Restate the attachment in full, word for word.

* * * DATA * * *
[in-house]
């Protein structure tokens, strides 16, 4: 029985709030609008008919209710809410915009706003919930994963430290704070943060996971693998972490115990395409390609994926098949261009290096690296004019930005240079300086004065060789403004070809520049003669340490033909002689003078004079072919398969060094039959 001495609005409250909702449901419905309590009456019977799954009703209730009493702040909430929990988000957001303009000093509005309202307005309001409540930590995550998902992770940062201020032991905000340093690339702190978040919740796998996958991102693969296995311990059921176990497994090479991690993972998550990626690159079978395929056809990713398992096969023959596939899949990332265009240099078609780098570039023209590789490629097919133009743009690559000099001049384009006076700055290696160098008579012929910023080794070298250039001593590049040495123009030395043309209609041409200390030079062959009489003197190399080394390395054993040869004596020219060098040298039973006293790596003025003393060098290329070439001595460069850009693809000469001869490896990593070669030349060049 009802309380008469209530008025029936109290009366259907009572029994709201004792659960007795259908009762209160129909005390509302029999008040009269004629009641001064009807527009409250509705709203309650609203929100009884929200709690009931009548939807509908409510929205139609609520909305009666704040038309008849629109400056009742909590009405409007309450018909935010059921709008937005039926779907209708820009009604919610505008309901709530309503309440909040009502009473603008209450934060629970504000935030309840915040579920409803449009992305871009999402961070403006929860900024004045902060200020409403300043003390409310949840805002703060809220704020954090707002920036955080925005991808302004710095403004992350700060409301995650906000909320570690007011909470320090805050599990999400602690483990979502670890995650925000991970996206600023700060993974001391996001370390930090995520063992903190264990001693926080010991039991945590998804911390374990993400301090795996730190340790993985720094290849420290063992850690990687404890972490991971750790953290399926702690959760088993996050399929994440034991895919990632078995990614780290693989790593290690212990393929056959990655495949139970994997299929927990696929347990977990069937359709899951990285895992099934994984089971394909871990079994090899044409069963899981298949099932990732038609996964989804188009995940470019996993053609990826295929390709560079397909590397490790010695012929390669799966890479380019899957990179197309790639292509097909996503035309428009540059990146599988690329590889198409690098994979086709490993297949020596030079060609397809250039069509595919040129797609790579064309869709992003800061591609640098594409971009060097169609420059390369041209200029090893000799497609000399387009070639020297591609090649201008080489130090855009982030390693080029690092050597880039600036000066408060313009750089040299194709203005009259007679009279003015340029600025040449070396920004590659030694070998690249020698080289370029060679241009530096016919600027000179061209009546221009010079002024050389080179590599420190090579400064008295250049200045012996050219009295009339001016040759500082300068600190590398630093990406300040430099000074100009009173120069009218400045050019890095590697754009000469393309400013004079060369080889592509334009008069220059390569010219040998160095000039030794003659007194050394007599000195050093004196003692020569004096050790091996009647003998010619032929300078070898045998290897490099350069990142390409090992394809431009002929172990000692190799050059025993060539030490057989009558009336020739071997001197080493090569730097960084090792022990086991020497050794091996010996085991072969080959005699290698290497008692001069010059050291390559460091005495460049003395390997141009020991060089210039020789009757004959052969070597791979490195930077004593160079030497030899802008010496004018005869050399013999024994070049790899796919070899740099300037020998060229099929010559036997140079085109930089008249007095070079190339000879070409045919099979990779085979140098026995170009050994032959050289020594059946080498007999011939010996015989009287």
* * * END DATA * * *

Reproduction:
[in-house]
């Protein structure tokens, strides 16, 4: 029985709030609008008919209710809410915009706003919930994963430290704070943060996971693998972490115990395409390609994926098949261009290096690296004019930005240079300086004065060789403004070809520049003669340490033909002689003078004079072919398969060094039959 001495609005409250909702449901419905309590009456019977799954009703209730009493702040909430929990988000957001303009000093509005309202307005309001409540930590995550998902992770940062201020032991905000340093690339702190978040919740796998996958991102693969296995311990059921176990497994090479991690993972998550990626690159079978395929056809990713398992096969023959596939899949990332265009240099078609780098570039023209590789490629097919133009743009690559000099001049384009006076700055290696160098008579012929910023080794070298250039001593590049040495123009030395043309209609041409200390030079062959009489003197190399080394390395054993040869004596020219060098040298039973006293790596003025003393060098290329070439001595460069850009693809000469001869490896990593070669030349060049 009802309380008469209530008025029936109290009366259907009572029994709201004792659960007795259908009762209160129909005390509302029999008040009269004629009641001064009807527009409250509705709203309650609203929100009884929200709690009931009548939807509908409510929205139609609520909305009666704040038309008849629109400056009742909590009405409007309450018909935010059921709008937005039926779907209708820009009604919610505008309901709530309503309440909040009502009473603008209450934060629970504000935030309840915040579920409803449009992305871009999402961070403006929860900024004045902060200020409403300043003390409310949840805002703060809220704020954090707002920036955080925005991808302004710095403004992350700060409301995650906000909320570690007011909470320090805050599990999400602690483990979502670890995650925000991970996206600023700060993974001391996001370390930090995520063992903190264990001693926080010991039991945590998804911390374990993400301090795996730190340790993985720094290849420290063992850690990687404890972490991971750790953290399926702690959760088993996050399929994440034991895919990632078995990614780290693989790593290690212990393929056959990655495949139970994997299929927990696929347990977990069937359709899951990285895992099934994984089971394909871990079994090899044409069963899981298949099932990732038609996964989804188009995940470019996993053609990826295929390709560079397909590397490790010695012929390669799966890479380019899957990179197309790639292509097909996503035309428009540059990146599988690329590889198409690098994979086709490993297949020596030079060609397809250039069509595919040129797609790579064309869709992003800061591609640098594409971009060097169609420059390369041209200029090893000799497609000399387009070639020297591609090649201008080489130090855009982030390693080029690092050597880039600036000066408060313009750089040299194709203005009259007679009279003015340029600025040449070396920004590659030694070998690249020698080289370029060679241009530096016919600027000179061209009546221009010079002024050389080179590599420190090579400064008295250049200045012996050219009295009339001016040759500082300068600190590398630093990406300040430099000074100009009173120069009218400045050019890095590697754009000469393309400013004079060369080889592509334009008069220059390569010219040998160095000039030794003659007194050394007599000195050093004196003692020569004096050790091996009647003998010619032929300078070898045998290897490099350069990142390409090992394809431009002929172990000692190799050059025993060539030490057989009558009336020739071997001197080493090569730097960084090792022990086991020497050794091996010996085991072969080959005699290698290497008692001069010059050291390559460091005495460049003395390997141009020991060089210039020789009757004959052969070597791979490195930077004593160079030497030899802008010496004018005869050399013999024994070049790899796919070899740099300037020998060229099929010559036997140079085109930089008249007095070079190339000879070409045919099979990779085979140098026995170009050994032959050289020594059946080498007999011939010996015989009287």